Some people claim to be able to talk to animals (or at least communicate with them), but talking to a plant?
There may now be a way to break through the human-plant communication barrier. A team of scientists has embedded living spinach plants with carbon nanotubes designed to detect the kinds of compounds found in bombs. That’s quite a feat in itself, but how do you get the plant to tell you when it’s found something? The team solved that by embedding the spinach with nanoparticles that emit an infrared signal in the presence of explosive compounds. In other words, if the plant is fluorescing, it’s found something.
This technology could also be used for less-dramatic applications, like detecting small changes in soil properties. The science gets pretty technical, but the team’s work is explained in a paper published recently in Nature Materials (http://www.nature.com/nmat/journal/vaop/ncurrent/full/nmat4771.html). And the team’s leader, Michael Strano of MIT, discusses their work in a Science Friday podcast entitled “No Nose, But a Heck of a Sniffer”: http://www.sciencefriday.com/segments/no-nose-but-a-heck-of-a-sniffer/ .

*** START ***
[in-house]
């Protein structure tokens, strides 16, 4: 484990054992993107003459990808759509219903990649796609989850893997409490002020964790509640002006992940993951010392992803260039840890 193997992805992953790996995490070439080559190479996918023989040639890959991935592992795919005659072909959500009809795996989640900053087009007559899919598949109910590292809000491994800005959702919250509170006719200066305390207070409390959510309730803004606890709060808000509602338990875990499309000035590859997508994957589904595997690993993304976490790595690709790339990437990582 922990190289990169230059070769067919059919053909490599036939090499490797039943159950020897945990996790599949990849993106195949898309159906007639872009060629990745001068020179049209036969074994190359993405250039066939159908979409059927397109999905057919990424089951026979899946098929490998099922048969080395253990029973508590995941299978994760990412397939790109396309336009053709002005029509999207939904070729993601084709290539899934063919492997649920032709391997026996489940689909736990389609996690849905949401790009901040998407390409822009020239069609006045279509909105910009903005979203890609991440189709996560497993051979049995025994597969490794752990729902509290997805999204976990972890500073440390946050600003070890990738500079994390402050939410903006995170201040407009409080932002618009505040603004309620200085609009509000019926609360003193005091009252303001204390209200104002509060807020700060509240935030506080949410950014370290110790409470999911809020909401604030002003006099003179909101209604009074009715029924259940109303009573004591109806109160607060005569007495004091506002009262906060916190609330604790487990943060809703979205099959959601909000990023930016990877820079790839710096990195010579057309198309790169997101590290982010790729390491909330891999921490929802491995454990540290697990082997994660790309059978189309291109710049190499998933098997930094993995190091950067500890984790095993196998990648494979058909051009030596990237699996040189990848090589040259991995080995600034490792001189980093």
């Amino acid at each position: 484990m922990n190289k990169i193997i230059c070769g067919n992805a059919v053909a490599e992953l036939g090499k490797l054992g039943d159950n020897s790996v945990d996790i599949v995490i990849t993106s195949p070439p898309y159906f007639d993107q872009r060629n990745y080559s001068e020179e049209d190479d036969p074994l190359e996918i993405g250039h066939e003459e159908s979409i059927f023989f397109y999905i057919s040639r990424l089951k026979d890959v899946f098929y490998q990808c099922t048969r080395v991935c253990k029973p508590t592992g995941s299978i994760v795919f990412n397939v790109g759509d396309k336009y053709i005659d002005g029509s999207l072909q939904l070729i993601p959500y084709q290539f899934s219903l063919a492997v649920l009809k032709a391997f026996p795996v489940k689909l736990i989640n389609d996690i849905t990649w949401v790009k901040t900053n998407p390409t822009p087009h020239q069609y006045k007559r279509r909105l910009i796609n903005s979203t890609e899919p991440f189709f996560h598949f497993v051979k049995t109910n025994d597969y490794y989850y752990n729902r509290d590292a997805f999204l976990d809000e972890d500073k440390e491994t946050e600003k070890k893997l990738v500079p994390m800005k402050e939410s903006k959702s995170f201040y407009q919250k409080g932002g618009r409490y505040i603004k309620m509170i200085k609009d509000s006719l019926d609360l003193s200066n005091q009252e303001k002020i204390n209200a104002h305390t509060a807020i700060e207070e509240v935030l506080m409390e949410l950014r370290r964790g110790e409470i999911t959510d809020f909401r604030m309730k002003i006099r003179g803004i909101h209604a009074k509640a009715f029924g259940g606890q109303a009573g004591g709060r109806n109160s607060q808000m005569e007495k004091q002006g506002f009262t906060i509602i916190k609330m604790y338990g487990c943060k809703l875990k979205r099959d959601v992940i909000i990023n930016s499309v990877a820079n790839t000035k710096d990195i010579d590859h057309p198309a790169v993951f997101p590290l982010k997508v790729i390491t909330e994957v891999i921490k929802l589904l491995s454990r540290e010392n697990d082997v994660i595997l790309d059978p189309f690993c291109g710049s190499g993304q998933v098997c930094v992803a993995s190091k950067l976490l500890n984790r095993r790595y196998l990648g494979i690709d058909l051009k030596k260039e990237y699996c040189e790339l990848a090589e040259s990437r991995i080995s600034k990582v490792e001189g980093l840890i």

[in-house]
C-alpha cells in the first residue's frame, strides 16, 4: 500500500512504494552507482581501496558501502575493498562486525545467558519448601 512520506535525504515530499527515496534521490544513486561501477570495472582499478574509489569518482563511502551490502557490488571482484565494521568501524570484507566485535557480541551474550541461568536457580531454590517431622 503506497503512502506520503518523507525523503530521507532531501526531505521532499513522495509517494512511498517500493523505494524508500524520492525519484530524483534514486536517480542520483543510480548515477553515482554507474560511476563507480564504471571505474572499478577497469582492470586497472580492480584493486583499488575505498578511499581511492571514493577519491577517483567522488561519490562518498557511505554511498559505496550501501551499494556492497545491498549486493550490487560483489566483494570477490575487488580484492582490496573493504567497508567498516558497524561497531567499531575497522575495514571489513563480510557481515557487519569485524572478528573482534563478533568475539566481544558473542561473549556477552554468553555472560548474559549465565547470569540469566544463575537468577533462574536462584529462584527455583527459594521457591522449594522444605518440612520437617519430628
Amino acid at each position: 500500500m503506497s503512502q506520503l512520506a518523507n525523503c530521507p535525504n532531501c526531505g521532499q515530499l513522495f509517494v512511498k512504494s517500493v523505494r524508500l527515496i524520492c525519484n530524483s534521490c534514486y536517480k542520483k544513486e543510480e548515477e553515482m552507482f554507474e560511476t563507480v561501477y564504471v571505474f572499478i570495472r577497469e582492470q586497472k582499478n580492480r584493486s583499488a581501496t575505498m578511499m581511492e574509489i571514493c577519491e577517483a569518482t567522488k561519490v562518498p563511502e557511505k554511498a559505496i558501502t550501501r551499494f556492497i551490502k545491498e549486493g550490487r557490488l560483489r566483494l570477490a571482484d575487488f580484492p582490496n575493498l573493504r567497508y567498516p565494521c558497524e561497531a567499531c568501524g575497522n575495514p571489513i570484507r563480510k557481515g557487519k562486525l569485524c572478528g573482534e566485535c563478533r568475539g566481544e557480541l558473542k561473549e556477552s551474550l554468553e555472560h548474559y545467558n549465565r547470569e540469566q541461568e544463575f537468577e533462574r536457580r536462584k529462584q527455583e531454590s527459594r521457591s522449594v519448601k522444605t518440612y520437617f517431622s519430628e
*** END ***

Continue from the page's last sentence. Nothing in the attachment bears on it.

Isn’t it amazing what can be done these days?